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Rates of violence in persons identified as high risk by structured risk
assessment instruments (SRAIs) are uncertain and frequently unreported by
To analyse the variation in rates of violence in individuals identified
as high risk by SRAIs.
A systematic search of databases (1995–2011) was conducted for studies on
nine widely used assessment tools. Where violence rates in high-risk
groups were not published, these were requested from study authors. Rate
information was extracted, and binomial logistic regression was used to
Information was collected on 13 045 participants in 57 samples from 47
independent studies. Annualised rates of violence in individuals
classified as high risk varied both across and within instruments. Rates
were elevated when population rates of violence were higher, when a
structured professional judgement instrument was used and when there was
a lower proportion of men in a study.
After controlling for time at risk, the rate of violence in individuals
classified as high risk by SRAIs shows substantial variation. In the
absence of information on local base rates, assigning predetermined
probabilities to future violence risk on the basis of a structured risk
assessment is not supported by the current evidence base. This
underscores the need for caution when such risk estimates are used to
influence decisions related to individual liberty and public safety.
The written report is central to the practice of psychiatry in legal settings. It is required of mental health professionals acting as expert witnesses in criminal cases, civil litigation situations, child custody proceedings and risk assessments. This book provides a theoretical background to psychiatric writing for the law and a practical guide to the preparation of the report. The first section addresses practical and ethical concerns, including the conduct of the forensic psychiatric evaluation, conflicts of interest, record keeping and confidentiality. The second section contains practical and detailed advice on preparing various types of report, including reports for use in criminal and civil litigation, civil commitment hearings and child custody proceedings. A final section covers special issues arising during report preparation including the use of psychological tests and the detection of malingering. This is an essential guide for anyone required to write a psychiatric report.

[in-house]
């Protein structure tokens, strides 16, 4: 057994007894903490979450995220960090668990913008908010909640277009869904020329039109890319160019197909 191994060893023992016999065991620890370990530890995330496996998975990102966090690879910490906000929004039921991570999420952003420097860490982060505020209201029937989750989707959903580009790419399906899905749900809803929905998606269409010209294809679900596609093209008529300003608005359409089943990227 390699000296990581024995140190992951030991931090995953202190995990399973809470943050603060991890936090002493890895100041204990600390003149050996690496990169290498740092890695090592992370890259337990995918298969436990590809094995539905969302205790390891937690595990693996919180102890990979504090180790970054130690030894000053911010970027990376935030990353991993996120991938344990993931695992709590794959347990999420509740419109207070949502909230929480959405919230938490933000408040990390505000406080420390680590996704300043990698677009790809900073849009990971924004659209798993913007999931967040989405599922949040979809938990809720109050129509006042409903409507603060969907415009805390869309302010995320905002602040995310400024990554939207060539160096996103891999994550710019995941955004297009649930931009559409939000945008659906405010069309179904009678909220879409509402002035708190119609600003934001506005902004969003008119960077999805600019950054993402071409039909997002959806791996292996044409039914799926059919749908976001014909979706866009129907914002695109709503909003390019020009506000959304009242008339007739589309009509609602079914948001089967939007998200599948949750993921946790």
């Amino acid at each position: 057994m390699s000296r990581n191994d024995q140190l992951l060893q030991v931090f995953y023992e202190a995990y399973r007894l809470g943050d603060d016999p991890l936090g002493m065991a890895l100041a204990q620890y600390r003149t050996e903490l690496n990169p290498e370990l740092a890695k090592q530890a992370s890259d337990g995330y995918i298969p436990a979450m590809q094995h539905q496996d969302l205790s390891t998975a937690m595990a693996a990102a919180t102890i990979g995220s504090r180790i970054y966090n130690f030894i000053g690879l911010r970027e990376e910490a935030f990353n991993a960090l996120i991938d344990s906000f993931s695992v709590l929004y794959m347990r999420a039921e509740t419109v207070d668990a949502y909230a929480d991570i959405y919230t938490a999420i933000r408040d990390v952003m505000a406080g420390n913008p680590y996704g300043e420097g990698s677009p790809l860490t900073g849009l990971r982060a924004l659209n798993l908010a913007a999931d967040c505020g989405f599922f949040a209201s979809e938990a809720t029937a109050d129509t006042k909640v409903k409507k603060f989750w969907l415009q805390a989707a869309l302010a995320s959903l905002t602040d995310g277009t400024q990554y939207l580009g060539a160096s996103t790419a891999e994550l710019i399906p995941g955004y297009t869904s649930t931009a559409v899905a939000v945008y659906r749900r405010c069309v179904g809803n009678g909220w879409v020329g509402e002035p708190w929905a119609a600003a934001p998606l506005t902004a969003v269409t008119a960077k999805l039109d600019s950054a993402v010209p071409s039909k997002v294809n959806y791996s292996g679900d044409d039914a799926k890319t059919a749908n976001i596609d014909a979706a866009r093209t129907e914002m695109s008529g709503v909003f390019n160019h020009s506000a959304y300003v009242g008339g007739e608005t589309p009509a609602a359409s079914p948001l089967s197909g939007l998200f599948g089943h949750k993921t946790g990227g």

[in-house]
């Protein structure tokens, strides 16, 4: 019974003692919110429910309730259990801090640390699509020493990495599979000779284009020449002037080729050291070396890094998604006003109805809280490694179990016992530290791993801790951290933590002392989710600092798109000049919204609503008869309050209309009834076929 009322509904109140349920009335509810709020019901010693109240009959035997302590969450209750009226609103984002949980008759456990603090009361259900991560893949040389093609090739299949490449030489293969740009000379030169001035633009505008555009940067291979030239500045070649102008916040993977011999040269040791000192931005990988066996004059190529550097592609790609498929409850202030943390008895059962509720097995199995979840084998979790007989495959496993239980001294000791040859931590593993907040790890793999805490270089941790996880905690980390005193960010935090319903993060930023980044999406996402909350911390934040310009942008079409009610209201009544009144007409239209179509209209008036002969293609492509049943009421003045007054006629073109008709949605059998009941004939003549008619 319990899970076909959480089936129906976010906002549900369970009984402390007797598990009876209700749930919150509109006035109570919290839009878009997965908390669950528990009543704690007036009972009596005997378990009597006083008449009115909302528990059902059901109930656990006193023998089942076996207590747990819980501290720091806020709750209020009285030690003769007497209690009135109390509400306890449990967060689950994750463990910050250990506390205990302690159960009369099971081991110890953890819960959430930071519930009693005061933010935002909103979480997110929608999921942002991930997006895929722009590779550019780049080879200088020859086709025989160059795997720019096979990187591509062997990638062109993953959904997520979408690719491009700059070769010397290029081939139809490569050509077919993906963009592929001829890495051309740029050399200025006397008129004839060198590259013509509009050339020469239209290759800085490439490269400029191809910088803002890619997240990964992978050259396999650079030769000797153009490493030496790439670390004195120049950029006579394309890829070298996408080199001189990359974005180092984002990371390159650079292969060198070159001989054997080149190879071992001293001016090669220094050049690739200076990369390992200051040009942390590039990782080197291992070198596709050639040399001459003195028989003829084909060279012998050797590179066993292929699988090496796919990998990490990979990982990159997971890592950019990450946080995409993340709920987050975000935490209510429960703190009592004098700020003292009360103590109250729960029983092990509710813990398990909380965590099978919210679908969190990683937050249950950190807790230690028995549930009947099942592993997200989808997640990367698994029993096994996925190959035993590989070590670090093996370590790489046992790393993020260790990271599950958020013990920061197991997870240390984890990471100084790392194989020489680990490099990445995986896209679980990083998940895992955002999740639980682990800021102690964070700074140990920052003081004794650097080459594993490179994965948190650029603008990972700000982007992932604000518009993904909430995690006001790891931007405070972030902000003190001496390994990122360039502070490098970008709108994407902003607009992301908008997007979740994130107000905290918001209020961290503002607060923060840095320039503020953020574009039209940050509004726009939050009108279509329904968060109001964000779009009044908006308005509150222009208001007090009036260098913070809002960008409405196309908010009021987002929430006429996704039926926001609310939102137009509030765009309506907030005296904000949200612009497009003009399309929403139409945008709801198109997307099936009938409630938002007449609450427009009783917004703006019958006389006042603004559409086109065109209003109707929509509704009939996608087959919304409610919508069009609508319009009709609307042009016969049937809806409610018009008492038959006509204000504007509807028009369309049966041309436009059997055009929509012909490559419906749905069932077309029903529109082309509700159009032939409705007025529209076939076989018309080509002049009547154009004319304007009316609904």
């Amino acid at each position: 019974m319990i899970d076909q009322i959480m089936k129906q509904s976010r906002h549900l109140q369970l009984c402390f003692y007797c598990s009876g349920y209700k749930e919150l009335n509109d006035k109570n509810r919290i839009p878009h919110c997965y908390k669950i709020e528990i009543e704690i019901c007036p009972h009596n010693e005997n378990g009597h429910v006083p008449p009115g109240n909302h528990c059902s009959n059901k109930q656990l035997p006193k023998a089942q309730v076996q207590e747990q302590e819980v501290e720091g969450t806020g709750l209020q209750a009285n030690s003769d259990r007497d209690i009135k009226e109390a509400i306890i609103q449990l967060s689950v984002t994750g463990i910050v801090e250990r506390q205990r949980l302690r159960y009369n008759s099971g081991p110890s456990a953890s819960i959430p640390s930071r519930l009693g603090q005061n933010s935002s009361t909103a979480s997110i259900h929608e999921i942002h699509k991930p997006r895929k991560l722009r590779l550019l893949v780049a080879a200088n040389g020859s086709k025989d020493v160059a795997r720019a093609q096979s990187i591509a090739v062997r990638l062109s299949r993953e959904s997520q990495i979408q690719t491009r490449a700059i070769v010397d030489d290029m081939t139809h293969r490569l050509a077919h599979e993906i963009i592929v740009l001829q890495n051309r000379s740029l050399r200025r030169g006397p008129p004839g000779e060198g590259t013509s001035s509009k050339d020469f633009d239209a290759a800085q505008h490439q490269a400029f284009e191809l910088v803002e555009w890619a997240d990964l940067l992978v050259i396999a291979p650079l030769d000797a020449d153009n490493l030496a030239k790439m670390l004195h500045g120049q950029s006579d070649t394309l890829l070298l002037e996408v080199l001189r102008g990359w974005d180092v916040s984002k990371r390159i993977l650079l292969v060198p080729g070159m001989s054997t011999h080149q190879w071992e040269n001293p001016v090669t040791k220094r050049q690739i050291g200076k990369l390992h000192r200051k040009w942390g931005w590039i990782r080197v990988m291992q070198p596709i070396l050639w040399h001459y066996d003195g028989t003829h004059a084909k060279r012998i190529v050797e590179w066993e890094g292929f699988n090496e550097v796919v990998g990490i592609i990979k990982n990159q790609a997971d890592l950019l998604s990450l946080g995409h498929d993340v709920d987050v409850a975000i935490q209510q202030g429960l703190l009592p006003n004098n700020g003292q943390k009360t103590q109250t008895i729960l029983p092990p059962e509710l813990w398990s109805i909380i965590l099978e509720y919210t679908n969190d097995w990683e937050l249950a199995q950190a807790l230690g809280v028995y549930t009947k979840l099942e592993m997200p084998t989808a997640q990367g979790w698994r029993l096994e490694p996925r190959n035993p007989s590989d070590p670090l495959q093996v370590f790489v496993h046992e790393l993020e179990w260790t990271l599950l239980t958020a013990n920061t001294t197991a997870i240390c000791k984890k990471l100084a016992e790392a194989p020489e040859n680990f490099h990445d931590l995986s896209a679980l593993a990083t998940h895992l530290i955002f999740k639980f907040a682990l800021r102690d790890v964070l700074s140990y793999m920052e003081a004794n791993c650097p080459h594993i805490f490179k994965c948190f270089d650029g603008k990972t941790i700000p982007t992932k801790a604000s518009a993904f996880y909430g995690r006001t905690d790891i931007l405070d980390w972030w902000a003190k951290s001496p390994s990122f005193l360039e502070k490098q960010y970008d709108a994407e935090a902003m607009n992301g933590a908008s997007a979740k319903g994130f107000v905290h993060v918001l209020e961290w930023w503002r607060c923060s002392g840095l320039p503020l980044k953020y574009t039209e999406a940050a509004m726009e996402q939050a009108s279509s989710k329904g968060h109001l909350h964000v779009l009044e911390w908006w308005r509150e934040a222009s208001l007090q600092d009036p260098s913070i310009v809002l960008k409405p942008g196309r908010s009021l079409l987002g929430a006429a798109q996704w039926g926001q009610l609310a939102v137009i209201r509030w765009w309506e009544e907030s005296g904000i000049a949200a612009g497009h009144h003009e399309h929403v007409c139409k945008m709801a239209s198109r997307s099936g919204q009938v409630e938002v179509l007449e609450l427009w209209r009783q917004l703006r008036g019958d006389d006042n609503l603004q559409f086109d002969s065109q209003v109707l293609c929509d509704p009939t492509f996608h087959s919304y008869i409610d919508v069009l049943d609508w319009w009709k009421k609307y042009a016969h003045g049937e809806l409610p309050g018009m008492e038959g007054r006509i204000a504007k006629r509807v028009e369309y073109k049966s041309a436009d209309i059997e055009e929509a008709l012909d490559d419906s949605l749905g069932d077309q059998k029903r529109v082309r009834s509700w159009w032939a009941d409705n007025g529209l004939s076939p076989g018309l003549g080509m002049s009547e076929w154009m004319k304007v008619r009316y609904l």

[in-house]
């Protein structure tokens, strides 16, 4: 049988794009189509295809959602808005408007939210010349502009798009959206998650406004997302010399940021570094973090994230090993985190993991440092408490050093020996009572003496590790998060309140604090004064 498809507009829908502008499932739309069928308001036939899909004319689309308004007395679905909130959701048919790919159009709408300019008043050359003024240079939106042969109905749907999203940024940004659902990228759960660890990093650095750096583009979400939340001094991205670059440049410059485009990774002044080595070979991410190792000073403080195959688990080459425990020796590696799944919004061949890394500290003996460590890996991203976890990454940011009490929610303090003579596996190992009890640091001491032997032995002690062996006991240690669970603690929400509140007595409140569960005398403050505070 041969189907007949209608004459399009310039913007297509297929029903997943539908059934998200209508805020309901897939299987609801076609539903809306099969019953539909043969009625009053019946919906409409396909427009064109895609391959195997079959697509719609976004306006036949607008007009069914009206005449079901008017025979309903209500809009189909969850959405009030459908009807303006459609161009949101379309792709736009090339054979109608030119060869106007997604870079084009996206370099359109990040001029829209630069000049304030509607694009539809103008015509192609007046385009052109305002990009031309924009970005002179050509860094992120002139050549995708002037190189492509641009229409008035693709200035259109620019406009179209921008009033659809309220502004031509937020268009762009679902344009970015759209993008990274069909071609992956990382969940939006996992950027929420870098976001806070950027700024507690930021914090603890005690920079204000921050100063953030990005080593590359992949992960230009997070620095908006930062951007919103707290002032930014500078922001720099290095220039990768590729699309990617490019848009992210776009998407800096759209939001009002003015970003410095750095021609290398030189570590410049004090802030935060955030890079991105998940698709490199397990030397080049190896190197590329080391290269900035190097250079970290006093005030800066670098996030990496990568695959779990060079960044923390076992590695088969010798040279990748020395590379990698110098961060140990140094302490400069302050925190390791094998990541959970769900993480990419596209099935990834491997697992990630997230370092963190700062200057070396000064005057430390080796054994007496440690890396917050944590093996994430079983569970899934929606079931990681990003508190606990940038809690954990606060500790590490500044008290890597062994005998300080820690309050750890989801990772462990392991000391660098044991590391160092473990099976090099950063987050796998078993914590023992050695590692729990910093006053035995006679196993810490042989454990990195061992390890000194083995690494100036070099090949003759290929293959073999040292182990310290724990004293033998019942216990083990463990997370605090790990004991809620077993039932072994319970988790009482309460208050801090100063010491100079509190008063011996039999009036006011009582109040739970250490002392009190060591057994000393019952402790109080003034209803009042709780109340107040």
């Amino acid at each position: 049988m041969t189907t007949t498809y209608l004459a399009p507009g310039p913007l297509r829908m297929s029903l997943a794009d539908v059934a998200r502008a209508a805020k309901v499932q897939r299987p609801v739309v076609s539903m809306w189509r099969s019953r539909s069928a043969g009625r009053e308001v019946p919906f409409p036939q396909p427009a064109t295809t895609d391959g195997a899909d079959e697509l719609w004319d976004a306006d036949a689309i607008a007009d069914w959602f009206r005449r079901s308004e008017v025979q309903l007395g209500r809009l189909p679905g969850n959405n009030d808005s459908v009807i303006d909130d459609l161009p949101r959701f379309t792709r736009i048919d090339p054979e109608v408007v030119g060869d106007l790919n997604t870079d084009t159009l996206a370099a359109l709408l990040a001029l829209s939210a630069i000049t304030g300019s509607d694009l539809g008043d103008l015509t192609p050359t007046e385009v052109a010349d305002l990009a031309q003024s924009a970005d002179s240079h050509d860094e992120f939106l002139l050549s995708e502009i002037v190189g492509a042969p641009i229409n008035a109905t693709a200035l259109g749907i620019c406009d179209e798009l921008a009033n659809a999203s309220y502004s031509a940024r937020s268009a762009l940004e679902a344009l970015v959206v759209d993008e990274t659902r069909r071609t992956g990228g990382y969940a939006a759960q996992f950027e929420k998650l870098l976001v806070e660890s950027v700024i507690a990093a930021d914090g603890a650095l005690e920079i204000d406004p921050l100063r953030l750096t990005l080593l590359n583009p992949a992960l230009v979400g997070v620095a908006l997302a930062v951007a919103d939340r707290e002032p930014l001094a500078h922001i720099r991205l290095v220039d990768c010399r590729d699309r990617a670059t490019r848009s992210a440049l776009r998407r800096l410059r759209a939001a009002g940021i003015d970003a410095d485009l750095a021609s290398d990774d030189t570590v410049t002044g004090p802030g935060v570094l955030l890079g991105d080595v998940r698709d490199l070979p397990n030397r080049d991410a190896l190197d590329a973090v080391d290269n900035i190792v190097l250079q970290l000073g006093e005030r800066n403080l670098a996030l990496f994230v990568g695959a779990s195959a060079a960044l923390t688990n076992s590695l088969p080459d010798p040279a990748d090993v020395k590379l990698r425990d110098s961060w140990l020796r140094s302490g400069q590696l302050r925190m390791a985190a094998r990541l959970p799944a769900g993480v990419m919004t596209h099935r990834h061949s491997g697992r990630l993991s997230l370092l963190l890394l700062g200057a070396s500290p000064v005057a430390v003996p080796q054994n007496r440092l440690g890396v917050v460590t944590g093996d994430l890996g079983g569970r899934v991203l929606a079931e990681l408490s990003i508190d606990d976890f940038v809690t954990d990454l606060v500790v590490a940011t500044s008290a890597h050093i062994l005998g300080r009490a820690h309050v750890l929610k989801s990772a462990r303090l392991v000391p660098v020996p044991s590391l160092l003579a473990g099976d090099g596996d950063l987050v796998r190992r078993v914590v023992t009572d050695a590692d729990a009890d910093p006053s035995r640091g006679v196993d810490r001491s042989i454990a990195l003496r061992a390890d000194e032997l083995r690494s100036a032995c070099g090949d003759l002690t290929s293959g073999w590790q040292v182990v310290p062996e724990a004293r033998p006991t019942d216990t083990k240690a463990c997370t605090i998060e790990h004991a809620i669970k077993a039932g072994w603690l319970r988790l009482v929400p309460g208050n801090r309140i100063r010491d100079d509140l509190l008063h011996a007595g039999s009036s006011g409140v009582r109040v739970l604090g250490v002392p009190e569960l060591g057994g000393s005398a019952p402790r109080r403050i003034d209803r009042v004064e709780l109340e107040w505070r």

The prominence of risk in UK social and criminal justice policy creates
opportunities, challenges and dangers for forensic psychiatry. The future
standing of the specialty will depend not only on the practical utility of
its responses to those opportunities and challenges, but also the ethical
integrity of those responses.